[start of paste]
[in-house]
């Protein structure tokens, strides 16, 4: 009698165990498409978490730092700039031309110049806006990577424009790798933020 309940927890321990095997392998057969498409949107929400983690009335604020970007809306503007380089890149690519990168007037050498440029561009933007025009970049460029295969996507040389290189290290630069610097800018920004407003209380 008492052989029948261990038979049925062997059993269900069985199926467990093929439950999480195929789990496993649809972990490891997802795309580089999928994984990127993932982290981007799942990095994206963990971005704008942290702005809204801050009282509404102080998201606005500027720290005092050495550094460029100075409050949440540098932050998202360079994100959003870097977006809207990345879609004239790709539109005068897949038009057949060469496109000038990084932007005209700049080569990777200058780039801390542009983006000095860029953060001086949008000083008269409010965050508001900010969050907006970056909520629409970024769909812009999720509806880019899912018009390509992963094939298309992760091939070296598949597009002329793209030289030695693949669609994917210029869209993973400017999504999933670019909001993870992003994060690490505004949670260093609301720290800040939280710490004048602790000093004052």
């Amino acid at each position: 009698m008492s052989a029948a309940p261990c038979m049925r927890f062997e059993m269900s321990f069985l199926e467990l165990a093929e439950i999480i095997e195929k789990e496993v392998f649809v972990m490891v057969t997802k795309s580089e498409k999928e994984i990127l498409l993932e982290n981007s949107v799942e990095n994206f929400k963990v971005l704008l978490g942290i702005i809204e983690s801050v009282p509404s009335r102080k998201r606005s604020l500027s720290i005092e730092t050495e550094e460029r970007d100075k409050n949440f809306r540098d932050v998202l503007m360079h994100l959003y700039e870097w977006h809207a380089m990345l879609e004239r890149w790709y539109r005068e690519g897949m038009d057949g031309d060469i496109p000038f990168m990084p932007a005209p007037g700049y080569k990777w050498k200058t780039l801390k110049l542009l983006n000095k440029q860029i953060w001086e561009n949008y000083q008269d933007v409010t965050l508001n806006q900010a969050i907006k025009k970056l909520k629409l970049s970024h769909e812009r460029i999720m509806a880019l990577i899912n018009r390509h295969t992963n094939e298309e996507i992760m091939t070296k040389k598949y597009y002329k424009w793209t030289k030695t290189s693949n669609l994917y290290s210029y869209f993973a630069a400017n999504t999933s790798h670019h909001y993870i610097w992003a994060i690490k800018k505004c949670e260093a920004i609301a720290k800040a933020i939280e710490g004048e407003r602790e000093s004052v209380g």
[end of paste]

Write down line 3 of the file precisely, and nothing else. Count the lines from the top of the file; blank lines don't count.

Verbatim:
């Amino acid at each position: 009698m008492s052989a029948a309940p261990c038979m049925r927890f062997e059993m269900s321990f069985l199926e467990l165990a093929e439950i999480i095997e195929k789990e496993v392998f649809v972990m490891v057969t997802k795309s580089e498409k999928e994984i990127l498409l993932e982290n981007s949107v799942e990095n994206f929400k963990v971005l704008l978490g942290i702005i809204e983690s801050v009282p509404s009335r102080k998201r606005s604020l500027s720290i005092e730092t050495e550094e460029r970007d100075k409050n949440f809306r540098d932050v998202l503007m360079h994100l959003y700039e870097w977006h809207a380089m990345l879609e004239r890149w790709y539109r005068e690519g897949m038009d057949g031309d060469i496109p000038f990168m990084p932007a005209p007037g700049y080569k990777w050498k200058t780039l801390k110049l542009l983006n000095k440029q860029i953060w001086e561009n949008y000083q008269d933007v409010t965050l508001n806006q900010a969050i907006k025009k970056l909520k629409l970049s970024h769909e812009r460029i999720m509806a880019l990577i899912n018009r390509h295969t992963n094939e298309e996507i992760m091939t070296k040389k598949y597009y002329k424009w793209t030289k030695t290189s693949n669609l994917y290290s210029y869209f993973a630069a400017n999504t999933s790798h670019h909001y993870i610097w992003a994060i690490k800018k505004c949670e260093a920004i609301a720290k800040a933020i939280e710490g004048e407003r602790e000093s004052v209380g």